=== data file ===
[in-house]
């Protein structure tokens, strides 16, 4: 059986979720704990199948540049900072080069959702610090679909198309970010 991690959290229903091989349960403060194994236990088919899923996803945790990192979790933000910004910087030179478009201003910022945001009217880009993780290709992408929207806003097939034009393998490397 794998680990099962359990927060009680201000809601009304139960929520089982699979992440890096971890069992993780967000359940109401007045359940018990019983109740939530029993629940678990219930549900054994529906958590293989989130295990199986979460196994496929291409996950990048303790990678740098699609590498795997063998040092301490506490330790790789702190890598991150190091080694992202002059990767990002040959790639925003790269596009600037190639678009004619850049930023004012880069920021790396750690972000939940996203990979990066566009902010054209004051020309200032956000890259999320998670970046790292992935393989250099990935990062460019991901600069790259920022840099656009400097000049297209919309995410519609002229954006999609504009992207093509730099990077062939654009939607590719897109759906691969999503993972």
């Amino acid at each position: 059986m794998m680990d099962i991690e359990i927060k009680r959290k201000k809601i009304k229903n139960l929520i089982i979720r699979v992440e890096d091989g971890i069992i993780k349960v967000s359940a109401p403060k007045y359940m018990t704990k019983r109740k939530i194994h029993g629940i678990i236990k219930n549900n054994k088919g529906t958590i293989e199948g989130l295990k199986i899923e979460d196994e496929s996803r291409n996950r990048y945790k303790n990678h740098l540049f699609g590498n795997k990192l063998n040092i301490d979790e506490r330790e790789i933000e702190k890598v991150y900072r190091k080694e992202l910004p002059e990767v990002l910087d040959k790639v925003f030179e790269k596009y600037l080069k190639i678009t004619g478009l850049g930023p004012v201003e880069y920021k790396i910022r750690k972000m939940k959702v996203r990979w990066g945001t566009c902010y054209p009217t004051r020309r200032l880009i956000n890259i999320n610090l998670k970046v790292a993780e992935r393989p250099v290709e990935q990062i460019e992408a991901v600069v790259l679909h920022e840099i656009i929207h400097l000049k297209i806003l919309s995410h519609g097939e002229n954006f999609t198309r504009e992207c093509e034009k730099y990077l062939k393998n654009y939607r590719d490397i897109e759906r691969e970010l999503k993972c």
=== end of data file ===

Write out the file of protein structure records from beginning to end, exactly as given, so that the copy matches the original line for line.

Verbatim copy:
[in-house]
């Protein structure tokens, strides 16, 4: 059986979720704990199948540049900072080069959702610090679909198309970010 991690959290229903091989349960403060194994236990088919899923996803945790990192979790933000910004910087030179478009201003910022945001009217880009993780290709992408929207806003097939034009393998490397 794998680990099962359990927060009680201000809601009304139960929520089982699979992440890096971890069992993780967000359940109401007045359940018990019983109740939530029993629940678990219930549900054994529906958590293989989130295990199986979460196994496929291409996950990048303790990678740098699609590498795997063998040092301490506490330790790789702190890598991150190091080694992202002059990767990002040959790639925003790269596009600037190639678009004619850049930023004012880069920021790396750690972000939940996203990979990066566009902010054209004051020309200032956000890259999320998670970046790292992935393989250099990935990062460019991901600069790259920022840099656009400097000049297209919309995410519609002229954006999609504009992207093509730099990077062939654009939607590719897109759906691969999503993972």
């Amino acid at each position: 059986m794998m680990d099962i991690e359990i927060k009680r959290k201000k809601i009304k229903n139960l929520i089982i979720r699979v992440e890096d091989g971890i069992i993780k349960v967000s359940a109401p403060k007045y359940m018990t704990k019983r109740k939530i194994h029993g629940i678990i236990k219930n549900n054994k088919g529906t958590i293989e199948g989130l295990k199986i899923e979460d196994e496929s996803r291409n996950r990048y945790k303790n990678h740098l540049f699609g590498n795997k990192l063998n040092i301490d979790e506490r330790e790789i933000e702190k890598v991150y900072r190091k080694e992202l910004p002059e990767v990002l910087d040959k790639v925003f030179e790269k596009y600037l080069k190639i678009t004619g478009l850049g930023p004012v201003e880069y920021k790396i910022r750690k972000m939940k959702v996203r990979w990066g945001t566009c902010y054209p009217t004051r020309r200032l880009i956000n890259i999320n610090l998670k970046v790292a993780e992935r393989p250099v290709e990935q990062i460019e992408a991901v600069v790259l679909h920022e840099i656009i929207h400097l000049k297209i806003l919309s995410h519609g097939e002229n954006f999609t198309r504009e992207c093509e034009k730099y990077l062939k393998n654009y939607r590719d490397i897109e759906r691969e970010l999503k993972c």